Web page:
Red Sox eye process of filling minor-league rosters
Red Sox farm director Ben Crockett.
There are organizational meetings followed by player evaluations with a round of office powwows involving high-ranking team officials. Welcome to the portion of spring training where filling out minor-league rosters starts to take on a more serious tone.
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Regarding the composition of the 2012 Pawtucket Red Sox, the Red Sox took some of the guesswork out of the equation with Fridayâ€™s announcement of optioning pitchers Junichi Tazawa and Clayton Mortensen along with catcher Luis Exposito to Triple A. As first-year BoSox farm director Ben Crockett cautioned, final decisions regarding who will break camp with a corresponding affiliate wonâ€™t be made until a couple of days leading up to Thursday, April 5.
Such a date is noteworthy due to the parent club opening in Detroit while Pawtucket, Double-A Portland and Single-A Greenville also usher in new campaigns.
â€śWeâ€™ll have a bunch of staff meetings with all the coordinators and members of the coaching staff, getting day-to-day updates on players. Weâ€™ll get together in a room with the input of [Sox general manager] Ben Cherington and [assistant GM] Mike Hazen,â€ť Crockett said via phone Friday. â€śAt the minor-league level we have to see how the major-league team shakes out; obviously that always has some sort of trickle-down effect.â€ť
Asked to provide a general sense of the vibe inside the war room, Crockett noted that while itâ€™s ideal to have everyone who partakes in these behind-closed-door discussions on the same page, such is not always the case.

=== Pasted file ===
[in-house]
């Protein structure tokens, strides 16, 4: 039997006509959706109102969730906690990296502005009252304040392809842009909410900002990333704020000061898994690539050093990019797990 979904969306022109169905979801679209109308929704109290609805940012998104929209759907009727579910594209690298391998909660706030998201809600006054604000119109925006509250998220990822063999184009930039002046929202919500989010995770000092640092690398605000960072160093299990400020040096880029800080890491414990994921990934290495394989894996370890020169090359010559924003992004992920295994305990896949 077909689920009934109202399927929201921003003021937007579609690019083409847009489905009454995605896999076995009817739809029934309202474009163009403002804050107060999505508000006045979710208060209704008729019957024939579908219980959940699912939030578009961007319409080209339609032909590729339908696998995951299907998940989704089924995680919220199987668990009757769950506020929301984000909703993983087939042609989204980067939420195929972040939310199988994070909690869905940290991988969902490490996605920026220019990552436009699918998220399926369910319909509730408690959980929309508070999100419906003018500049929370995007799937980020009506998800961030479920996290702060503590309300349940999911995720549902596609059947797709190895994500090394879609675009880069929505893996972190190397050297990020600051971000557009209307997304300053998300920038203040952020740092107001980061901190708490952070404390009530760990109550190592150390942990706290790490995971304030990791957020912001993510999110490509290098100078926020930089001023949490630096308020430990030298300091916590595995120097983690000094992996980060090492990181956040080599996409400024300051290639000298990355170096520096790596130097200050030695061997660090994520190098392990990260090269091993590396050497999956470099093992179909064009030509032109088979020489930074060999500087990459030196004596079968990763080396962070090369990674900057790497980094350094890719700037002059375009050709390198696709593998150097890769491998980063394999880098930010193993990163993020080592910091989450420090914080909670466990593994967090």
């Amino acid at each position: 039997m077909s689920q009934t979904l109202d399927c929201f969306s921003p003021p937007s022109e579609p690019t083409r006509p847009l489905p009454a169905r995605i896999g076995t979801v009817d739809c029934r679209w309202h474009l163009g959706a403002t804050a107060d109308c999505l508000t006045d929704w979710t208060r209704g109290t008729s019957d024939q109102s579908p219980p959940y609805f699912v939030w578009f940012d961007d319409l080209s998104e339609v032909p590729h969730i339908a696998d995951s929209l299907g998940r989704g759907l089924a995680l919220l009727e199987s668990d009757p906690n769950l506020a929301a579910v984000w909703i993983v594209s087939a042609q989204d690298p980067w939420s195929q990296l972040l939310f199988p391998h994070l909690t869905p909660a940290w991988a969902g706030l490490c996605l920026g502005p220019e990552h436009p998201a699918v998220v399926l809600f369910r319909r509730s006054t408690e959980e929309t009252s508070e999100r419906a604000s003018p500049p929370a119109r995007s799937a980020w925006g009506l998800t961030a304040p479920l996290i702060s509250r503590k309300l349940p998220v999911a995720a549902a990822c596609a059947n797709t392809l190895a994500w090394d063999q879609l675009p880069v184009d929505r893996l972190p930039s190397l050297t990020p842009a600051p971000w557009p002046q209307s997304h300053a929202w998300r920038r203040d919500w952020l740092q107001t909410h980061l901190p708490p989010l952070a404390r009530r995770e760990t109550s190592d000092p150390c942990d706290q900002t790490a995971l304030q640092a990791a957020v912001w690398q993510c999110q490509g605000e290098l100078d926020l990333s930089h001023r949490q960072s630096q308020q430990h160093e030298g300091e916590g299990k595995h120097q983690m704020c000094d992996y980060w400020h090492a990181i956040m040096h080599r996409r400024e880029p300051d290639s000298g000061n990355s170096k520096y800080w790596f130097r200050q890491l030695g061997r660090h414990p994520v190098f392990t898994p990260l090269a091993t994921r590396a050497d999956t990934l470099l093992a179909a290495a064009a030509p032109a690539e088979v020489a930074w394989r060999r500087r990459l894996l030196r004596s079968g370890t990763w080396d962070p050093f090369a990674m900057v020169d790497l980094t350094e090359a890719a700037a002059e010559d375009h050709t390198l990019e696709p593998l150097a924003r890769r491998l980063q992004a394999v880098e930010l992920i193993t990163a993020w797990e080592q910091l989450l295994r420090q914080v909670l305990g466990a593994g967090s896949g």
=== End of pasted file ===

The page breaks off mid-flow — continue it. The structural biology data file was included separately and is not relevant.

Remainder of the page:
â€śThere are decisions that are contested and hopefully we make a decision on those discussions one way or another,â€ť he said. â€śOnce the decisions are made everybody moves forward together and in agreement.â€ť
Besides the crystallization of Bostonâ€™s 25-man roster, which may or may not include shortstop phenom Jose Iglesias, Crockett laid out plenty of factors that go into moving minor-league players around like pieces on a chessboard.
â€śItâ€™s an ongoing evaluation process that goes back to last year. Thereâ€™s no absolute determining factor, but [prior to departing for Fort Myers, Fla.] you have some general concepts on how things might work out,â€ť Crockett said. â€śDepending on the guy, itâ€™s also balancing how much emphasis is based on performance during spring training.
â€śYou also want to place players at a level that gives them the best opportunity to challenge themselves, but also gives them a chance to succeed,â€ť Crockett continued.
Of course unforeseen episodes between now and Opening Day merit watching, which in turn would make the decision-making exercise even less of an open-and-shut case. Thatâ€™s why Crockett and his staff plan to abstain from making any serious decisions until nearing the deadline.
â€śWeâ€™re not going to make any final decisions before [the first week of April] because while youâ€™re playing [exhibition] games, injuries or change in performance happens or change in major-league needs happens. There are a lot of last-minute factors that can unfold that we canâ€™t control,â€ť said Crockett. â€śWeâ€™re barely halfway through our games in minor-league spring training so guys definitely have quite a bit of preparation left to do to get ready for the season.â€ť